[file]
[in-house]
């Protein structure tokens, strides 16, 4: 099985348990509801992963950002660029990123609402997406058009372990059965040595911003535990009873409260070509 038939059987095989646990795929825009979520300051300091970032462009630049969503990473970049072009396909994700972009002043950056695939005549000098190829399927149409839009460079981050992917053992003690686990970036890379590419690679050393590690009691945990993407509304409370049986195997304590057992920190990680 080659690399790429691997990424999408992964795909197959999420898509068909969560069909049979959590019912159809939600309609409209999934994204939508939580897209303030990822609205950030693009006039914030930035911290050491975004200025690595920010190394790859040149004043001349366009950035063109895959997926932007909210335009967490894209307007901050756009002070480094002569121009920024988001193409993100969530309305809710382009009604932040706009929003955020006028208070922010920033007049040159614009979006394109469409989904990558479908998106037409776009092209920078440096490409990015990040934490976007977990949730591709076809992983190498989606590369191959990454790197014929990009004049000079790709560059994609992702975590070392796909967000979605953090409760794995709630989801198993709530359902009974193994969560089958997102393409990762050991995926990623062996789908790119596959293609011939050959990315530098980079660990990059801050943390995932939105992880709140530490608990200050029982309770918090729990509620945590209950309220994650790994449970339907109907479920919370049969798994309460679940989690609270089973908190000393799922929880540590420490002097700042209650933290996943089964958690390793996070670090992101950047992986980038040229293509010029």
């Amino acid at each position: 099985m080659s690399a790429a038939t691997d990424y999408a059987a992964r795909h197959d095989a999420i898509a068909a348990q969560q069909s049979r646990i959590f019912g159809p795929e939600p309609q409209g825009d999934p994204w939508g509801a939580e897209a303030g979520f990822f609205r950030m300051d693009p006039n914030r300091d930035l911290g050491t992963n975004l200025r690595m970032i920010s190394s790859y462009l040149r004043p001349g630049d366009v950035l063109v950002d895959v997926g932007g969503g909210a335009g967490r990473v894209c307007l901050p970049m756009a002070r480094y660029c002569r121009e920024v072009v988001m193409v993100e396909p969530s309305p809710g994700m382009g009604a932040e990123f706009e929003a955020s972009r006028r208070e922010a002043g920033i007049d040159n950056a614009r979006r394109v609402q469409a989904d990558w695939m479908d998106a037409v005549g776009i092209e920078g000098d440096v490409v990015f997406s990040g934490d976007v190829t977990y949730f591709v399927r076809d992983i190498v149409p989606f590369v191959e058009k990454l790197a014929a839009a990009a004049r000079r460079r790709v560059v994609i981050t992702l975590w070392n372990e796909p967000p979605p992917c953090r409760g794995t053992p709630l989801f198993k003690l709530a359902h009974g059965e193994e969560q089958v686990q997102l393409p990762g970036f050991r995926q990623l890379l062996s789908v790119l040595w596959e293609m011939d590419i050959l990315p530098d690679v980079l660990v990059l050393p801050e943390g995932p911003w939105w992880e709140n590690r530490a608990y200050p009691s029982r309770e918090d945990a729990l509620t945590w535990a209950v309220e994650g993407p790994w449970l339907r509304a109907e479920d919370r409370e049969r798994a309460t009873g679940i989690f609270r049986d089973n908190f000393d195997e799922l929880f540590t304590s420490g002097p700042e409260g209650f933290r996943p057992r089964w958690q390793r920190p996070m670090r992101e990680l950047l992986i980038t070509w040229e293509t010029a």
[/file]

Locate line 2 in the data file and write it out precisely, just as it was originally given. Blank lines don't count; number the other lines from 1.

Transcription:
């Protein structure tokens, strides 16, 4: 099985348990509801992963950002660029990123609402997406058009372990059965040595911003535990009873409260070509 038939059987095989646990795929825009979520300051300091970032462009630049969503990473970049072009396909994700972009002043950056695939005549000098190829399927149409839009460079981050992917053992003690686990970036890379590419690679050393590690009691945990993407509304409370049986195997304590057992920190990680 080659690399790429691997990424999408992964795909197959999420898509068909969560069909049979959590019912159809939600309609409209999934994204939508939580897209303030990822609205950030693009006039914030930035911290050491975004200025690595920010190394790859040149004043001349366009950035063109895959997926932007909210335009967490894209307007901050756009002070480094002569121009920024988001193409993100969530309305809710382009009604932040706009929003955020006028208070922010920033007049040159614009979006394109469409989904990558479908998106037409776009092209920078440096490409990015990040934490976007977990949730591709076809992983190498989606590369191959990454790197014929990009004049000079790709560059994609992702975590070392796909967000979605953090409760794995709630989801198993709530359902009974193994969560089958997102393409990762050991995926990623062996789908790119596959293609011939050959990315530098980079660990990059801050943390995932939105992880709140530490608990200050029982309770918090729990509620945590209950309220994650790994449970339907109907479920919370049969798994309460679940989690609270089973908190000393799922929880540590420490002097700042209650933290996943089964958690390793996070670090992101950047992986980038040229293509010029």